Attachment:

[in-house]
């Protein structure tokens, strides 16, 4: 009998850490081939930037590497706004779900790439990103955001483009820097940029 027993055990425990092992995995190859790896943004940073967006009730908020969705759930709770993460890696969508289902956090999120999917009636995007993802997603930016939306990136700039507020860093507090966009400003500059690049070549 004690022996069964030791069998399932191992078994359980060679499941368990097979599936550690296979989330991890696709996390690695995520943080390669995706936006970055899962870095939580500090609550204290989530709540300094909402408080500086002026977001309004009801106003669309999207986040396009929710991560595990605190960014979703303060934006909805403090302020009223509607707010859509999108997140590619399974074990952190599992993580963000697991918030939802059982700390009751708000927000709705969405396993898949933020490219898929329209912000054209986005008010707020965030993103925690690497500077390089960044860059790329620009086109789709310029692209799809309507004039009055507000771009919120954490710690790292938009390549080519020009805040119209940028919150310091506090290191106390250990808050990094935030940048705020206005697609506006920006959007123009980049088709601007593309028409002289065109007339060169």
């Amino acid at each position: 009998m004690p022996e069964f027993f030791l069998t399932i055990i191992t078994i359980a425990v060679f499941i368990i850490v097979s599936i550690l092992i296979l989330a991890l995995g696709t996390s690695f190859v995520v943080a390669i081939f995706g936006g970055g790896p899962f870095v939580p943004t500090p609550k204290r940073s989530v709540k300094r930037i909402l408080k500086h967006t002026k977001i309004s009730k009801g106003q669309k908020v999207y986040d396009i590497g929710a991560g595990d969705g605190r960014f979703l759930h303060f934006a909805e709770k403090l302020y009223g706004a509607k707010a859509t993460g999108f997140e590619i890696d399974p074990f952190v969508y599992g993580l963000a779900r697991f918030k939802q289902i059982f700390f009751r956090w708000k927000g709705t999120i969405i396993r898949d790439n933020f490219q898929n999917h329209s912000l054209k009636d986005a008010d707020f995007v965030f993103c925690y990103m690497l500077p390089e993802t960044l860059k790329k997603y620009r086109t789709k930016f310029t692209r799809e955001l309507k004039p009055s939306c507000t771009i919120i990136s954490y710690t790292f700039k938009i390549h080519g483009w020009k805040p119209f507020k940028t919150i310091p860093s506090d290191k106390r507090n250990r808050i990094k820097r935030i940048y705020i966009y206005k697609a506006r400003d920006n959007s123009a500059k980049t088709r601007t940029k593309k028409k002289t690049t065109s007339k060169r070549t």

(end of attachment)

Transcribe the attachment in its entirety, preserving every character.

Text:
[in-house]
């Protein structure tokens, strides 16, 4: 009998850490081939930037590497706004779900790439990103955001483009820097940029 027993055990425990092992995995190859790896943004940073967006009730908020969705759930709770993460890696969508289902956090999120999917009636995007993802997603930016939306990136700039507020860093507090966009400003500059690049070549 004690022996069964030791069998399932191992078994359980060679499941368990097979599936550690296979989330991890696709996390690695995520943080390669995706936006970055899962870095939580500090609550204290989530709540300094909402408080500086002026977001309004009801106003669309999207986040396009929710991560595990605190960014979703303060934006909805403090302020009223509607707010859509999108997140590619399974074990952190599992993580963000697991918030939802059982700390009751708000927000709705969405396993898949933020490219898929329209912000054209986005008010707020965030993103925690690497500077390089960044860059790329620009086109789709310029692209799809309507004039009055507000771009919120954490710690790292938009390549080519020009805040119209940028919150310091506090290191106390250990808050990094935030940048705020206005697609506006920006959007123009980049088709601007593309028409002289065109007339060169």
């Amino acid at each position: 009998m004690p022996e069964f027993f030791l069998t399932i055990i191992t078994i359980a425990v060679f499941i368990i850490v097979s599936i550690l092992i296979l989330a991890l995995g696709t996390s690695f190859v995520v943080a390669i081939f995706g936006g970055g790896p899962f870095v939580p943004t500090p609550k204290r940073s989530v709540k300094r930037i909402l408080k500086h967006t002026k977001i309004s009730k009801g106003q669309k908020v999207y986040d396009i590497g929710a991560g595990d969705g605190r960014f979703l759930h303060f934006a909805e709770k403090l302020y009223g706004a509607k707010a859509t993460g999108f997140e590619i890696d399974p074990f952190v969508y599992g993580l963000a779900r697991f918030k939802q289902i059982f700390f009751r956090w708000k927000g709705t999120i969405i396993r898949d790439n933020f490219q898929n999917h329209s912000l054209k009636d986005a008010d707020f995007v965030f993103c925690y990103m690497l500077p390089e993802t960044l860059k790329k997603y620009r086109t789709k930016f310029t692209r799809e955001l309507k004039p009055s939306c507000t771009i919120i990136s954490y710690t790292f700039k938009i390549h080519g483009w020009k805040p119209f507020k940028t919150i310091p860093s506090d290191k106390r507090n250990r808050i990094k820097r935030i940048y705020i966009y206005k697609a506006r400003d920006n959007s123009a500059k980049t088709r601007t940029k593309k028409k002289t690049t065109s007339k060169r070549t």